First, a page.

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5-year-old sorry for racking up $2,500 iPad bill in 10 minutes

Danny Kitchen asks his parents for their iPad password so he can play a free game. It turns out not to have been quite so free.

Danny Kitchen. Focused.
Telegraph Screenshot by Chris Matyszczyk/CNET

Weapons cost money.

This is something we hear all the time in discussions about budgets cuts.

It's also something the Kitchen family discovered when they gave their little 5-year-old Danny the passcode for their iPad.

Danny, you see, wanted to play Zombies vs. Ninja, a game that somehow has passed me by. Still, the future brigadier-general of the British army explained to his parents that the game was free.

Greg and Sharon Kitchen of Warmley, England, were busy entertaining, so what better way to keep their little 5-year-old quiet than to bury his fascination in an iPad?

As the Telegraph reports, everyone had a lovely evening.

The following Monday, however, the Kitchens received 19 e-mails from iTunes. They had allegedly spent 1,710.43 British pounds (around $2,570) through the iTunes store.

Oh, and then their credit card company called, reminding them of their sudden expenditure on bombs.

Yes, these were virtual ecstasy bombs. But ecstasy bombs can be expensive.

The Kitchens seemed to have bought a lot of virtual keys too. They had surely not been partaking of a key party.

Sharon Kitchen quickly realized who the culprit was.

She told the Telegraph: "I realized what happened and told Danny he'd better get ready for bed and run and hide before daddy got home. He was crying, as the rest of the children were telling him we could have bought a house with the amount he had spent."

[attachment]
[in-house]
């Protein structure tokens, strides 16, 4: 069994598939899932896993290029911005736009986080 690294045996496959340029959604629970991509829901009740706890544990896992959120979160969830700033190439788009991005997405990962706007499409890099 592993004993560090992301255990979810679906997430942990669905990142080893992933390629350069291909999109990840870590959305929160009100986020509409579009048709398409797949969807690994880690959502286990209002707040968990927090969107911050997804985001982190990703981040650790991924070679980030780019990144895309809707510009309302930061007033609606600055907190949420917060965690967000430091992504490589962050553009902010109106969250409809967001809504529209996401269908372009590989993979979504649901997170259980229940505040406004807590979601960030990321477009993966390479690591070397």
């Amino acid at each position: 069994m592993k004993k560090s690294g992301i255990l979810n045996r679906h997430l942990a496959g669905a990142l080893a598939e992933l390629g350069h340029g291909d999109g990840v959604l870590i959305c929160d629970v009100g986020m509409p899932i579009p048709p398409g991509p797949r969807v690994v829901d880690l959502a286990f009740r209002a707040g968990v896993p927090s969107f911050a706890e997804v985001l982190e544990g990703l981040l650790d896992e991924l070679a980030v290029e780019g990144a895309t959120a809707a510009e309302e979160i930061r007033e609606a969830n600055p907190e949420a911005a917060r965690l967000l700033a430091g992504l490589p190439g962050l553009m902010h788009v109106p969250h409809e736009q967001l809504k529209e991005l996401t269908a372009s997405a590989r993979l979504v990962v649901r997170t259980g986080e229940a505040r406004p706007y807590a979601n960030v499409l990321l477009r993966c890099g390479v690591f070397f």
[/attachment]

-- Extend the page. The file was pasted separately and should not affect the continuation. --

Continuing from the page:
Children can be cruel, as well as expensive.

Kitchen believes it was far too easy for Danny to go to town on the bombs. For his part, Danny admits to having cried and isn't even aware how he bought so much stuff.

He also added: "I'm banned from the iPad now, but I am still going to play games when I can, but I will be careful now."

The timing of this unfortunate incident is quite eerie. Just a couple of days ago, Apple settled a lawsuitbrought by parents who thought it far too easy for their kids to make in-app purchases.

In the Kitchens' case, the company refunded the money, saying that they had alerted Apple quickly to the issue.

An Apple spokesman also told the Telegraph that parental controls exist on all iOS devices. He added: "Our parents' guide to iTunes details the steps and measures parents and guardians can take to make sure younger players have access to the right content. The first thing we recommend is not to share your password."

May I translate?: "You must be mad if you trust your 5-year-old with your password. Have you any idea what 5-year-olds are like?"